Crypto lender Babel reaches deal on distressed debt repayments

Hong Kong-based Babel says agreement has eased ‘short-term liquidity pressure’

Picture: BLOOMBERG
Picture: BLOOMBERG

Babel Finance, the distressed crypto lender which froze withdrawals on Friday, said on Monday it won a reprieve on debt repayments as it battles to survive a tumultuous slump in cryptocurrency markets. 

Hong Kong-based Babel has “reached preliminary agreements on the repayment period of some debts, which has eased the company’s short-term liquidity pressure”, it said in a statement sent to Bloomberg and later posted to its website. Co-founder Flex Yang said the company “will disclose to the public” once they’ve made progress.

Babel is in talks with large institutions about potential solutions that include setting up a new entity to take over some of the debt, a person with knowledge of the matter said, asking not to be identified discussing private information. 

Babel’s difficulties highlight the turmoil sweeping the crypto industry, where at least one more major lender has frozen withdrawals and a prominent hedge fund is trying to stave off collapse. Babel cited “unusual liquidity pressures” for its decision to halt withdrawals. 

The person familiar with Babel’s plans didn’t say when the company might open its platform for withdrawals or name the lenders it’s in discussions with.

“Given the current context of severe market volatility, Babel Finance’s management will continue to communicate closely with customers, counterparties and other partners, and provide updates in a timely and transparent manner,” the company said in the statement.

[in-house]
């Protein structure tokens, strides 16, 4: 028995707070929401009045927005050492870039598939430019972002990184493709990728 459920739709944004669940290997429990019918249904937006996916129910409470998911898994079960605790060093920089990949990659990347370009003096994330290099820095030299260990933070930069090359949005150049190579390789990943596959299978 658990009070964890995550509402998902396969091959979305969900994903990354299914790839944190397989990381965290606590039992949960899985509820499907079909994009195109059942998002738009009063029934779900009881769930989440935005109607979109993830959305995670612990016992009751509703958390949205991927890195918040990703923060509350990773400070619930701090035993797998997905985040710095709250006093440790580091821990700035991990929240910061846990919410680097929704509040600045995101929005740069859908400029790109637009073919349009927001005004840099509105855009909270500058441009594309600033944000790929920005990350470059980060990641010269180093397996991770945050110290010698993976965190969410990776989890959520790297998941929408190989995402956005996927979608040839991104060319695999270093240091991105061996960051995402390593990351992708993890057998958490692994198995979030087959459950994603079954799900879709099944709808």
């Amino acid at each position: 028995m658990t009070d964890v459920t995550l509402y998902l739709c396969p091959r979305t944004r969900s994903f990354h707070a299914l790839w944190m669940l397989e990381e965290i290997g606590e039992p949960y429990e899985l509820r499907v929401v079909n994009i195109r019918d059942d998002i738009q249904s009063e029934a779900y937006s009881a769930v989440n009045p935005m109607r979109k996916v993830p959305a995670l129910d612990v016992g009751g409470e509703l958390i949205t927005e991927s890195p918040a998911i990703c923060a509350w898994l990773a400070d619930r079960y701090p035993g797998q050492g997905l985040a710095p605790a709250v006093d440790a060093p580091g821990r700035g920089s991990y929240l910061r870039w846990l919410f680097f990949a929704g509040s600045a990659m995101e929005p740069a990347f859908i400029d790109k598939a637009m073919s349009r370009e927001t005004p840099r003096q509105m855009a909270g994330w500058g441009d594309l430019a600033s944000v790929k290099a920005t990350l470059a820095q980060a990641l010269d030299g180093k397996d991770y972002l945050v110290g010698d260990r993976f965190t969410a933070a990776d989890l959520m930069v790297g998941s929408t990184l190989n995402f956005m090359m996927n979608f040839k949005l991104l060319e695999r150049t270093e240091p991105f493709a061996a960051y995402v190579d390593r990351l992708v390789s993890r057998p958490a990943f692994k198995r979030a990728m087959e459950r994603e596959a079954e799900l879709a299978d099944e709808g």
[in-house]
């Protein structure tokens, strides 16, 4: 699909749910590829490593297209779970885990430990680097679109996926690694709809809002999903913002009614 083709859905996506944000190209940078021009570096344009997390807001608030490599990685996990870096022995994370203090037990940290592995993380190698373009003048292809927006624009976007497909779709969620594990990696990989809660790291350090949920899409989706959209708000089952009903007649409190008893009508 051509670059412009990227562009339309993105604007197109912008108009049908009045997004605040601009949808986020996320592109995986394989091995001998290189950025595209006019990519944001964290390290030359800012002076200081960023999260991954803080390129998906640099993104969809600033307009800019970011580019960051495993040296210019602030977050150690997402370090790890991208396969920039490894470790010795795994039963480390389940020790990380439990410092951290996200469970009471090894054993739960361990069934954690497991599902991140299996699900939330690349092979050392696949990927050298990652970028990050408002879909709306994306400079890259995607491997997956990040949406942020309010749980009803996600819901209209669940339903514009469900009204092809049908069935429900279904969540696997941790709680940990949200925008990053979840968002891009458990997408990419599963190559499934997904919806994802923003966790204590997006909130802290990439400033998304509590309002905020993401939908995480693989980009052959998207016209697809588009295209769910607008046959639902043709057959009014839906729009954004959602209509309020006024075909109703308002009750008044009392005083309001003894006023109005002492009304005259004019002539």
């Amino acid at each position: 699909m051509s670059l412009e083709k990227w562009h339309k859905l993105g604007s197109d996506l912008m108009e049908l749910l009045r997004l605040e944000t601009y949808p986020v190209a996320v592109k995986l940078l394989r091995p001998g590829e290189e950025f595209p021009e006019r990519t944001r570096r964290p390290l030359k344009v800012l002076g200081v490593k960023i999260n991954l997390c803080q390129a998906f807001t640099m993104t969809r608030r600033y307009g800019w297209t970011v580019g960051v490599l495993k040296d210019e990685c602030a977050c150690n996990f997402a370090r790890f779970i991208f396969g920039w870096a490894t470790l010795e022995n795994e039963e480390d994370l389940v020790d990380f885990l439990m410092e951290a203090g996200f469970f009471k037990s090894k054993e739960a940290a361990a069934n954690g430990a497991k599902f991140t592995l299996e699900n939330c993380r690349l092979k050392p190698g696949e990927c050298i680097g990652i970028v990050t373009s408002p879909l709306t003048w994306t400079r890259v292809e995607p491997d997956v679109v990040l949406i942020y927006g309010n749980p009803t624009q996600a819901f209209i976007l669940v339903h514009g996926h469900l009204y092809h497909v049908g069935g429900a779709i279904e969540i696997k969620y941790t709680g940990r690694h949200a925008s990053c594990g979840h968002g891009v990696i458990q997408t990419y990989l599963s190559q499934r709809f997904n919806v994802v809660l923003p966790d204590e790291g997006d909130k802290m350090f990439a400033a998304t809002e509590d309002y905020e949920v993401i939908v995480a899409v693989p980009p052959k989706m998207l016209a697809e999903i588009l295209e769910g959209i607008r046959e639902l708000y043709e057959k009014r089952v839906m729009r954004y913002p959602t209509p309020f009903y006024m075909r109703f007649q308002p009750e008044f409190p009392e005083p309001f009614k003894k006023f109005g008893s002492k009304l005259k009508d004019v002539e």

The halt on withdrawals marked a sudden reversal of fortunes for Sequoia Capital China-backed Babel, which less than a month ago announced an $80m funding round that put its valuation at $2b. The company had an outstanding loan balance of more than $3bn at the end of last year. 

A wave of liquidations and weeks of market tumult pose an existential threat to many industry participants. 

Celsius Network, the rival lender that froze deposits earlier in June, on Monday said it needs more time to stabilise its liquidity and operations. “This process will take time,” the company said on its blog. 

Crypto hedge fund Three Arrows Capital has hired legal and financial advisers after this year’s crypto sell-off left it with large losses, its co-founders told the Wall Street Journal last week. 

As of Monday afternoon in New York, bitcoin was holding above $20,000, a level that Bloomberg Intelligence strategist Mike McGlone described in a recent note as “akin to about $5,000 in 2018-20 as part of what we see as the great reversion of 2022.”

Bloomberg News. More stories like this are available on bloomberg.com